Bonds that Bind

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Commitment to common goals, rigorous training and game participation — whether from the field or bench — for the Johns Hopkins University baseball team creates a strong bond among its teammates, say several players and coach Bob Babb. But when a shared background of Judaism and all that it represents — observances, upbringing, ethics, food… Read More

Rabbis Reflect on New Oriole’s Anti-Semitic Past

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When Pikesville resident Avi Harris heard that Delmon Young would be playing with the Orioles this year, he was less than excited. “It was disconcerting,” Harris revealed recently. “I did not want him here.” What bothered Harris was an incident in April 2012, when the then-Detroit Tigers player allegedly got into a tussle with an… Read More

Free Books for Milbrook Students

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Students were in a festive mood at Milbrook Elementary School. Not for recess, not for a party, but for a book fair. And this wasn’t an average book fair. Students in first through fifth grades were able to choose three books to take home for free. Those with younger siblings could grab two more books… Read More

Chametz Burned, Donated at Pimlico

The Baltimore community gathered at the Pimlico Race Course Clubhouse parking lot on Monday, April 14, to burn and donate its chametz just before the start of Passover. The pre-Passover tradition involves ridding homes of leavened foods to prepare for the holiday. For the second year, community members were not only able to burn their… Read More

Jewish Times to air on Shalom USA Radio

Beginning May 4, “Get with the Times,” a 15-minute radio segment featuring Baltimore Jewish Times news, staff and guests will air each Sunday at 9 a.m. on Shalom USA radio, 1370-AM. Jay Bernstein, host and producer of the show, which airs from 8:30 a.m. to 10 a.m. Sundays, provides Baltimore’s Jewish community programming on diverse… Read More

Legacy of Loss

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Alice Herz-Sommer was 110 years old when she passed away in February. Born in Prague, but living in London at the time of her death, she was believed to have been the oldest living survivor of the Holocaust. Sommer’s passing, as well as the recent deaths of several prominent survivors in Baltimore’s Jewish community, are… Read More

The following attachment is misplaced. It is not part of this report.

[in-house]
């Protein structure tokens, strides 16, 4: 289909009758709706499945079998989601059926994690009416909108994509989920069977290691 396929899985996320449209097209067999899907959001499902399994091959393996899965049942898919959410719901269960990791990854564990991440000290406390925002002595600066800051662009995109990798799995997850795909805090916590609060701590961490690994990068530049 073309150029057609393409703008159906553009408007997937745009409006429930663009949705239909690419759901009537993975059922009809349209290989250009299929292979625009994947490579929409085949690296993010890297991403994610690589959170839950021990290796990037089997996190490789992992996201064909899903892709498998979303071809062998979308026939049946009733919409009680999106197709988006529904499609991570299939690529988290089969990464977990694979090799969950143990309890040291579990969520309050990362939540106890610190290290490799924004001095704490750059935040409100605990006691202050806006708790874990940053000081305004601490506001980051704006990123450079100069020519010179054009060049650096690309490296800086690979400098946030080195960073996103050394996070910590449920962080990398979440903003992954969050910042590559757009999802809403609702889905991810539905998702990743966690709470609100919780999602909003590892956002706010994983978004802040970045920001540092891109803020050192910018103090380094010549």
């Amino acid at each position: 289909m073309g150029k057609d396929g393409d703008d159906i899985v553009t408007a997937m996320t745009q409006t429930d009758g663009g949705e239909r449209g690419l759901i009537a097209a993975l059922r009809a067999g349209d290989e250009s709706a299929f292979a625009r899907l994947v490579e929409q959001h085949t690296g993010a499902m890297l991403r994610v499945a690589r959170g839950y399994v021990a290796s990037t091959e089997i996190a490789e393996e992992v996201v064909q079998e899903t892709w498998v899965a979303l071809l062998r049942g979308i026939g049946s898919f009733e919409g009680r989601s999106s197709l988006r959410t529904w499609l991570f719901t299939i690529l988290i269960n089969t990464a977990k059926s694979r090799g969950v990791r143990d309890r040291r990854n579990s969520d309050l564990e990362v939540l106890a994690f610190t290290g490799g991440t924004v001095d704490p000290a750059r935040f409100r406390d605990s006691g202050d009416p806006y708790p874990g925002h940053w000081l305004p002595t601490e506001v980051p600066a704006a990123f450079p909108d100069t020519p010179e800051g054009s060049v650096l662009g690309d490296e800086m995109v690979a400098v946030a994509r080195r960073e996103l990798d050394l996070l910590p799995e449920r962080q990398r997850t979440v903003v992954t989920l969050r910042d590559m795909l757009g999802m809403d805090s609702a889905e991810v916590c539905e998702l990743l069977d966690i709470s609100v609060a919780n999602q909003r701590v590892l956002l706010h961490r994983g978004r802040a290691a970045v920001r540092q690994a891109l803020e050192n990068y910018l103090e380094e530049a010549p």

Exhibit Explores Eugenics, Nazi Medicine

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The idea of eugenics, the study and practice of improving mankind through selective reproduction, was widespread in the scientific community decades before the Nazis took power. Many credit 19th-century British anthropologist Francis Galton as the father of eugenics, which was popular before much was known about hereditary traits. “He had a very positive vision focusing… Read More

Gluten-Free

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For the many members of the Jewish community who more or less avoid consuming chametz year-round, Passover brings welcome relief. “Passover is a big treat for everybody,” said Chana Fishkind, who, along with her two sons, maintains a gluten-free diet. Her husband, she said, just goes with the flow. Two years ago, Fishkind discovered that… Read More

O’Malley Signs Decriminalization, Medical Marijuana Bills

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Gov. Martin O’Malley signed a new medical marijuana bill and a bill that would decriminalize possession of small amounts of marijuana. The Maryland General Assembly overwhelmingly passed a bill that would make possession of 10 grams or less of marijuana a civil offense punishable by a fine, and a bill that allows doctors to prescribe… Read More

Legislative Look-Back

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For many in Maryland’s Jewish communities, the recently-concluded 2014 legislative session was a success. With a resolution to much of the state’s kosher wine problem, the passage of a bill expanding pre-kindergarten to more Maryland children and the inclusion of an amendment to the budget denouncing the American Studies Association’s academic boycott of Israel, in… Read More